Or why some pieces of jewelry are worth double for a similar look.
Hello everyone, My name is I:si and I am a beadaholic. I have been behaving lately and haven’t purchased anymore beads in the last month but trust me, sometimes it takes me everything not to buy more colors. There always to seems to be that one color or type of bead that I am missing…
So while I’m not buying anymore beads, I can sure write about them! Whether you are a beadworker or a beadwork enthusiast, keep on reading to get the 101 on beads!
Seed beads are small, round, glass beads mostly used for bead weaving and bead embroidery. They have a wide range of sizes and colors. Some are even-shaped like Miyuki beads, some are uneven, like Czech rocaille beads, and are great for flat stitched bead embroidery because they cover all these little nooks and crannies created by free-formed shapes.
Round Cut beads
Cut beads are similar to seed beads but have flat faceted cuts that add extra shine to the beadwork
Delicas are the lego blocks of beadwork. They’re great for building shapes with brick or peyote stitch. Nico Williams, an Anishinaabe artist from Aamjiwnaang First Nation and a great friend of mine, does amazing structural work with Delicas, birch and porcupine quills. Shameless plug, look him up on Instagram @odehmin or at www.nicowilliams.com. Nico does magic with beads.
Delicas are perfectly even-shaped, which explains their elevated cost. Precision is expensive and the pigments used in these beads are top quality, so dishing out a little more money will get you even, precise beads with vibrant colors. Despite all this, I personally find that they do not always suit the style that I am looking for, and for a better price and similar quality, I will usually work with hex beads.
I am a huge fan of hex beads, because these pack all the shine. They have a similar shape as the Delicas -although maybe not as perfectly cylindrical, but they are usually a little (lot) less expensive. That makes them great for structural work as well as bead embroidery and they offer the faceted type of sparkles that can be spotted from miles away. They are the ones bringing all the bling to the Golden Beam earrings.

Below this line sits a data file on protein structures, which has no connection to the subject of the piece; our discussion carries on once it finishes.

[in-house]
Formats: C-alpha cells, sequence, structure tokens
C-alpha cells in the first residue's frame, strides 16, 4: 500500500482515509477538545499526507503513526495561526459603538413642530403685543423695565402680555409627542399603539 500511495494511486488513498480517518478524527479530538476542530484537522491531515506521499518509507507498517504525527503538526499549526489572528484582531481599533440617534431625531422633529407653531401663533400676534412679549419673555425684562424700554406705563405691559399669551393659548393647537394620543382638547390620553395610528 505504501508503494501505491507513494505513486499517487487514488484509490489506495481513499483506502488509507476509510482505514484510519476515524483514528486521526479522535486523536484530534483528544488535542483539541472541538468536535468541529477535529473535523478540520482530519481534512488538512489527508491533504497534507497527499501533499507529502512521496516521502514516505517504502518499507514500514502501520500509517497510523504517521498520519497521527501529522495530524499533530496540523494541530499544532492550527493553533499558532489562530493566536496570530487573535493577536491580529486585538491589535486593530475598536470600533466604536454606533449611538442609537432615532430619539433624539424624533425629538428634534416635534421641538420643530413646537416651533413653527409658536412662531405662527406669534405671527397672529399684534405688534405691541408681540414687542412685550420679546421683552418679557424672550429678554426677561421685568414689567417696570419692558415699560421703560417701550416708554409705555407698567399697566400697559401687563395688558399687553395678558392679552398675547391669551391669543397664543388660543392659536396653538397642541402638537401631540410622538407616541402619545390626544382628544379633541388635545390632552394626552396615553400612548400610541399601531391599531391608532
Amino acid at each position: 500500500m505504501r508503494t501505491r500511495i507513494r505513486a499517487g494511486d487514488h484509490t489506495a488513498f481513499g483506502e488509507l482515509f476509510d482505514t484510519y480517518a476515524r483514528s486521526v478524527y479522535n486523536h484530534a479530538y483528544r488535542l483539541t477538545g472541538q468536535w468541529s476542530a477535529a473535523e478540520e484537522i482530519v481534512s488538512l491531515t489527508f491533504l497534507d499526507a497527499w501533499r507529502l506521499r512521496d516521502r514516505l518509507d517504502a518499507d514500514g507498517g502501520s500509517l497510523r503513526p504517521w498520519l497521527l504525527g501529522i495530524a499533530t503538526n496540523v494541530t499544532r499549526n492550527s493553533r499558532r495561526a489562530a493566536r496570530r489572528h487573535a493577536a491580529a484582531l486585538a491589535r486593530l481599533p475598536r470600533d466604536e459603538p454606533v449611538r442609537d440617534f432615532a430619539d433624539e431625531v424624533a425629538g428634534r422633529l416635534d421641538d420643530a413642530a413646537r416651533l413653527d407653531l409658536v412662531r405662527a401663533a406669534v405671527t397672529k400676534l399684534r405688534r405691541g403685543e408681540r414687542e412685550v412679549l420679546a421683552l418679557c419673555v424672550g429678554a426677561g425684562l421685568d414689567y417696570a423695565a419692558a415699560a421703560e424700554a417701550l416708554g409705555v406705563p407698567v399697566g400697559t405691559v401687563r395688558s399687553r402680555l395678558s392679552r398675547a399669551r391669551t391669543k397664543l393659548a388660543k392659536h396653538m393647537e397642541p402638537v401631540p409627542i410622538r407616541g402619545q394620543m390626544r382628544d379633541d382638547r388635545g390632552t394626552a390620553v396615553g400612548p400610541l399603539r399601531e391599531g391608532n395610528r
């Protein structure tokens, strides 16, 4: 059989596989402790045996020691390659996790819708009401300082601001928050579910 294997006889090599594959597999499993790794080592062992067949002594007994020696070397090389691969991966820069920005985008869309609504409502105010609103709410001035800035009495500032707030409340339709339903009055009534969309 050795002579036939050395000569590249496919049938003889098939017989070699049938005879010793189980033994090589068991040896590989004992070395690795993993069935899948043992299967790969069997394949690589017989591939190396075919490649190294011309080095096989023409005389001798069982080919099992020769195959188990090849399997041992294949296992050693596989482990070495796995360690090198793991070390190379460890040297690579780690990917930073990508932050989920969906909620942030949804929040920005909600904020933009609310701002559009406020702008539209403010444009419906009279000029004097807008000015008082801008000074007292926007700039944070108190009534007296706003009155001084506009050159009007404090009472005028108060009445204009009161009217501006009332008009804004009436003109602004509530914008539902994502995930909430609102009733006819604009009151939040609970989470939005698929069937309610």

2 cut beads
2 cut beads are similar to Delicas and hex beads, but they don't have smooth edges and are not always even. They are full of potential however, and many offer a unique type of iridescence like the ones in the picture shown above. I like to edge raised beaded shapes with those beads because they are great for framing a bigger piece of beaded embroidery.
They stormed the market a couple years ago and changed the game of bead weaving. I admit that I am new to using them but they are growing on me for the type of round shape that they create, which is perfect for earrings! I’ve indulged in a few colors and did a straight stitching bracelet to go with the Moon Moss necklace and set.
The staple of fringed earrings! They are the long cylindrical beads that add shine and weight to loops and fringes. You will find them in all lengths and colors, smooth or swirly! I also like to add them to loom designs and then sew them on leather bracelets or use them to and shine to an embroidered piece like this hairclip.
That's all for now, I don't think that I can fit all the different types of beads into one post. I'll have to make a part 2. I also want to give you a price chart for all those beads, as prices vary greatly and it's good to have a reference if you want to try new models or get started with bead working.
Bear with me as I keep updating the store for both the Spring collection and the beads and crafts supplies section. New prices and items to come!